If you have ever wanted to learn Métis beadwork, to be accompanied and guided in the creation of your own beautiful beaded leather bag or pair of moccasins, this is the perfect opportunity for you! Le Musée de Saint-Boniface Museum is now taking registrations for the upcoming winter session of “Beadwork at Le Musée” – a relaxed, friendly and rewarding learning opportunity. The program will run from January 14th to March 24th, 2016 (no session on February 18th due to Festival du Voyageur). Set-up starts at 6pm for those who are available or would like some extra help, with instruction and work sessions beginning at 7 p.m. and running until 9 p.m. This program is designed to allow enough time for participants who may need to miss a few sessions – because life happens despite our best efforts to keep a schedule!

Register yourself or offer the experience as a special gift to a loved one this holiday season.

Cost: $120/participant ($100 for MSBM members)

Register a friend and each receive $10 off your respective registration fees.

*This program is intended for ages 16 and up.

Space is limited so call or email to register! 204-986-8496 or reservations@msbm.mb.ca This project is made possible with support from the Province of Manitoba.

MSBM also recognizes the ongoing support of the City of Winnipeg.

Cuthbert Grant’s Mill was One of a Kind

The grist mill on Sturgeon Creek was one of a kind when it was built during the heyday of the fur trade, as Metis settlers took up residence in the Red River Valley. Mills for grinding grain into flower were becoming common, but until 1829, there were only wind mills and no water mills on the prairies.
That changed when Metis leader Cuthbert Grant began construction of the grist mill in 1829. It was operational over the course of three summers as a way for the local populace to grind their grain into flour, allowing them to make baked goods. Unfortunately for Grant, the winters in the area are not exactly nice, and the mill repeatedly failed due to spring flooding each year. Grant abandoned the mill after three years, taking the grinding stones to nearby Grantown, now known as St. Francois Xavier, which Grant founded in 1824. There he set up a windmill, which successfully worked for many years.

Cuthbert puts the Grant in Grant Avenue

Cuthbert Grant was a pioneer of the area around Winnipeg, and was a prominent Metis leader, causing problems well before Louis Riel came on the scene and made it popular. Grant sided with the Northwest Company against the Hudson’s Bay Company in their volatile trade disputes. When Governor Miles Macdonell of the Red River Colony issued a ban on the exporting of pemmican from the area in 1814, Grant and his fellow Metis traders ignored it and continued moving the goods. One day in 1816, Grant and a group of traders were confronted by a group of Hudson’s Bay Company men from the colony, including Macdonell’s replacement Robert Semple. Angry words were exchanged, and despite the fact that Grant’s men outnumbered Semple’s by more than 2 to 1, Semple’s men shot first. This went very poorly for Semple, as he and 20 of his men were killed by the group of skilled hunters. Grant was charged with murder for these events, but was acquitted. When the two companies merged in 1821, Grant was named ‘Warden of the Plains of the Red River’ in 1828 by the Hudson’s Bay Company. Kind of like Ned Stark, but without the eventual beheading.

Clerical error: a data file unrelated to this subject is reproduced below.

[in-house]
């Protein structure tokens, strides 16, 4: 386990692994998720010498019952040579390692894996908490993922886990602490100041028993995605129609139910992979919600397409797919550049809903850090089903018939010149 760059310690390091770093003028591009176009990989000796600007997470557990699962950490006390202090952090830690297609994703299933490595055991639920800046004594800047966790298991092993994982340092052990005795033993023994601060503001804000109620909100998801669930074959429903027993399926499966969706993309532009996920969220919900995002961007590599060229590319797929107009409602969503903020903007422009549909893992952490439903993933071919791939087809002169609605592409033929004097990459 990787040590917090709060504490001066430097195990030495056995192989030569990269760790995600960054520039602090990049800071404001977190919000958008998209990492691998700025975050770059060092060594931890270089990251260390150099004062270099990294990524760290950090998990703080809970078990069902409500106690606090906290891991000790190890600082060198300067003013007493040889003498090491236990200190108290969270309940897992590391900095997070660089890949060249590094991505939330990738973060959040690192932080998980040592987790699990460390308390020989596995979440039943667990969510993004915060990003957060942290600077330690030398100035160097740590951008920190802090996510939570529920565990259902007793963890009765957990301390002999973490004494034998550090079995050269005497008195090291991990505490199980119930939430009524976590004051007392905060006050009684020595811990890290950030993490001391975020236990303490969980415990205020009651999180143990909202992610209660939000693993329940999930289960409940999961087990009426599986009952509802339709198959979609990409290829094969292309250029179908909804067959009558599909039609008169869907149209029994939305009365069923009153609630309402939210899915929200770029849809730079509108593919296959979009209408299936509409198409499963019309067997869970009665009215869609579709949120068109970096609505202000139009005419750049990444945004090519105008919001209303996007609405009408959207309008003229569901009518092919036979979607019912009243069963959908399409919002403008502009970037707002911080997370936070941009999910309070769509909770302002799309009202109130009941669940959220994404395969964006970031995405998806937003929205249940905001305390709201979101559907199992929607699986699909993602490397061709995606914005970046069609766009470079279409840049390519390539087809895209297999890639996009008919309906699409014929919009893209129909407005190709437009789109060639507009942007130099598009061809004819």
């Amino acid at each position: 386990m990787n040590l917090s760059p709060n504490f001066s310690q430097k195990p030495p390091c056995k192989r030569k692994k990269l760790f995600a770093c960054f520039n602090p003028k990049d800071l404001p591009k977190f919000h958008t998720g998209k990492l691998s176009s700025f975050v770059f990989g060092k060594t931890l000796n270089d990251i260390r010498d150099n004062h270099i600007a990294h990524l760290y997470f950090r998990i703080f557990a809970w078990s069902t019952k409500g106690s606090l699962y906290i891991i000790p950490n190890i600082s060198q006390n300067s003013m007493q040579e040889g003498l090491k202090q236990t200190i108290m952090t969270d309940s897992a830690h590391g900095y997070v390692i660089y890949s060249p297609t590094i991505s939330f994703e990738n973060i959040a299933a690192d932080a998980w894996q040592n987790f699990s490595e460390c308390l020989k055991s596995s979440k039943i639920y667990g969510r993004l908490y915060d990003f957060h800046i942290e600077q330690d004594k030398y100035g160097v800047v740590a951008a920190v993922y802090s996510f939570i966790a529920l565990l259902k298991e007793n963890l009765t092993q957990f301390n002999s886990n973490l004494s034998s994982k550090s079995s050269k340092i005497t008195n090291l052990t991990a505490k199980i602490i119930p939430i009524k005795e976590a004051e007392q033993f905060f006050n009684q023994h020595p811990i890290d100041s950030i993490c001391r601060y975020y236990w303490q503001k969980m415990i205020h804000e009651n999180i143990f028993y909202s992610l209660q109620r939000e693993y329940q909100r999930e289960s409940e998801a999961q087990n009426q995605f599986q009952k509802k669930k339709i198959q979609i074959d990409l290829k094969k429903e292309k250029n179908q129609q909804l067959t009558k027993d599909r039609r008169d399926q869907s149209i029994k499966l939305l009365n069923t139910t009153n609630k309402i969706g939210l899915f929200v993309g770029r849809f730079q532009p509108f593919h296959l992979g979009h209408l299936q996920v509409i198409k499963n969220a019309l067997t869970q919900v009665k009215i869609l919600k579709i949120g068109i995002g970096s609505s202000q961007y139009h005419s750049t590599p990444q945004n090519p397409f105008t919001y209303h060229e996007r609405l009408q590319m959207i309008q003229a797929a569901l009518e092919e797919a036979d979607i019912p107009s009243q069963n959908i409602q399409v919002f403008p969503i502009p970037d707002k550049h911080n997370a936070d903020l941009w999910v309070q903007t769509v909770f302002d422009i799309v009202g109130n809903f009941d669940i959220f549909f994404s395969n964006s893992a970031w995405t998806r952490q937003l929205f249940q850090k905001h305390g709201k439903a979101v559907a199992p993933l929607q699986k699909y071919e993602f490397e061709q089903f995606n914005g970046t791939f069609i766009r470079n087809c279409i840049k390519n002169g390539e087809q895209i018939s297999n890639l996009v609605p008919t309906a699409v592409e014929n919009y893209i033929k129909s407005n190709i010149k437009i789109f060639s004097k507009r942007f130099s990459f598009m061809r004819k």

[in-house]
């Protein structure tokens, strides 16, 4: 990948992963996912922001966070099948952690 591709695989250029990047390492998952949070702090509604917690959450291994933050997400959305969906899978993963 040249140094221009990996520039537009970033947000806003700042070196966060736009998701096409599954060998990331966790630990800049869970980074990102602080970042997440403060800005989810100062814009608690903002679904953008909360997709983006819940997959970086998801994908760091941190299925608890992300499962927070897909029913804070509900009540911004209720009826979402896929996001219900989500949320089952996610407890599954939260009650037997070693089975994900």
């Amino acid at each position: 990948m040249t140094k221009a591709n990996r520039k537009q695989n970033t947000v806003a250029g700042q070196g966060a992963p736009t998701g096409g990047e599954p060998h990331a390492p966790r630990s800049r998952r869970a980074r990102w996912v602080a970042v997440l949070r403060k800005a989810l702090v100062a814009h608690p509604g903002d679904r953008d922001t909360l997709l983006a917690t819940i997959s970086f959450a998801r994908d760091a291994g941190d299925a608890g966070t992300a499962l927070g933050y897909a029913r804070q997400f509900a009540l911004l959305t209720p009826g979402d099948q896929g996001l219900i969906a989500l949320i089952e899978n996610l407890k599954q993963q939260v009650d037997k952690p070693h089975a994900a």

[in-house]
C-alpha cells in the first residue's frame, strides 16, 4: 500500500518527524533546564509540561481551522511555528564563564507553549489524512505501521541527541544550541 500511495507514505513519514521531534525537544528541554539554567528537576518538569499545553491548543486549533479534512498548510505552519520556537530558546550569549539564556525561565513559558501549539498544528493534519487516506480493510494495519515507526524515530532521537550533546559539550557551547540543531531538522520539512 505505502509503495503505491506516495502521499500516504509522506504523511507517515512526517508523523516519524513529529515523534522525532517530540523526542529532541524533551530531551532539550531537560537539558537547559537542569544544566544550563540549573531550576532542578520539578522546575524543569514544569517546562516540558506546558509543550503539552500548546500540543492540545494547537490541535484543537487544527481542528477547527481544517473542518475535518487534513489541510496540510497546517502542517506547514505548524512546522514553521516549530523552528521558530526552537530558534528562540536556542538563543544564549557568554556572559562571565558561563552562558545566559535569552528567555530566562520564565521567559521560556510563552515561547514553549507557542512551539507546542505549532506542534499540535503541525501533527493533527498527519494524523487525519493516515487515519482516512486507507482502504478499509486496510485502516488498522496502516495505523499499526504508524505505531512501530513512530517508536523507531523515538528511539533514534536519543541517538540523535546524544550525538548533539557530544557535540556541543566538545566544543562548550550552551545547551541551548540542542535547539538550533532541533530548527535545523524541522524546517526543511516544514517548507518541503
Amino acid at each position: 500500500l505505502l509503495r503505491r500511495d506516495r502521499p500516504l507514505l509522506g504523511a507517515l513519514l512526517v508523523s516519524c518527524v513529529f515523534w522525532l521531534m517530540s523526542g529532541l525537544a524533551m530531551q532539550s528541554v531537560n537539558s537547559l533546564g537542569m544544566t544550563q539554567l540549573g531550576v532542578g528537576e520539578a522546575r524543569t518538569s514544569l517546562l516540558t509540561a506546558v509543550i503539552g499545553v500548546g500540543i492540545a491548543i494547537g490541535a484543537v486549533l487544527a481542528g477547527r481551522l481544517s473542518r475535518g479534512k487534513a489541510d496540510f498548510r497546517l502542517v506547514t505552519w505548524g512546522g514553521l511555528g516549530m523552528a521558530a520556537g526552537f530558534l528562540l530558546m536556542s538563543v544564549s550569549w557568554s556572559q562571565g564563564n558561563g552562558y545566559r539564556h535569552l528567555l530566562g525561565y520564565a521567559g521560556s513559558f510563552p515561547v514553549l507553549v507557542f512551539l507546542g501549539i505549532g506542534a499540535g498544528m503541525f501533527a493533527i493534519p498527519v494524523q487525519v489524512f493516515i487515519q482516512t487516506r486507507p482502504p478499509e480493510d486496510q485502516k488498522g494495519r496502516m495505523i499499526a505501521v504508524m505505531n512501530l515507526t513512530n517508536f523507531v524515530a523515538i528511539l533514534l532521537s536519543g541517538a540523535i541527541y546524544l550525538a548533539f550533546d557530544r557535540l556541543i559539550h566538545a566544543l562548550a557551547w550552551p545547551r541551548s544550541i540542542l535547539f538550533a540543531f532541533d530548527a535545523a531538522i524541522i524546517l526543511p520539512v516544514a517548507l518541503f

A River Creek Runs Through It

Interest to rebuild the mill started in 1973, with a series of grants and donations coming in, with the Rotary Club and City of Winnipeg chipping in. The mill received its grand opening on July 3rd, 1975. Premier Ed Schreyer was on hand for the festivities. The St. James Assiniboia Pioneer Association was formed to oversee the mill. Ownership of the mill was turn over to the City of Winnipeg in 1978, under the stipulation that the Association maintain administration over the site.
It is believed that the mill is very close to the site of the original mill, as the map of the Red River Colony by J.H. Hind in 1858 notes a “mill” about a mile north of the Assiniboine River, just north of the Portage Trail, now known as Portage Avenue.

Landscape Architect

landscape-architecSome people just aren’t cut out to work inside or in an office – they need to be outdoors, to have the freedom to breathe and stay in touch with nature.

There are many careers that will provide that outdoor access, but one with a lot of creative potential is landscape architecture.

You can get involved on many levels, earning anything from a certificate in landscape design to a Master of Landscape Architecture.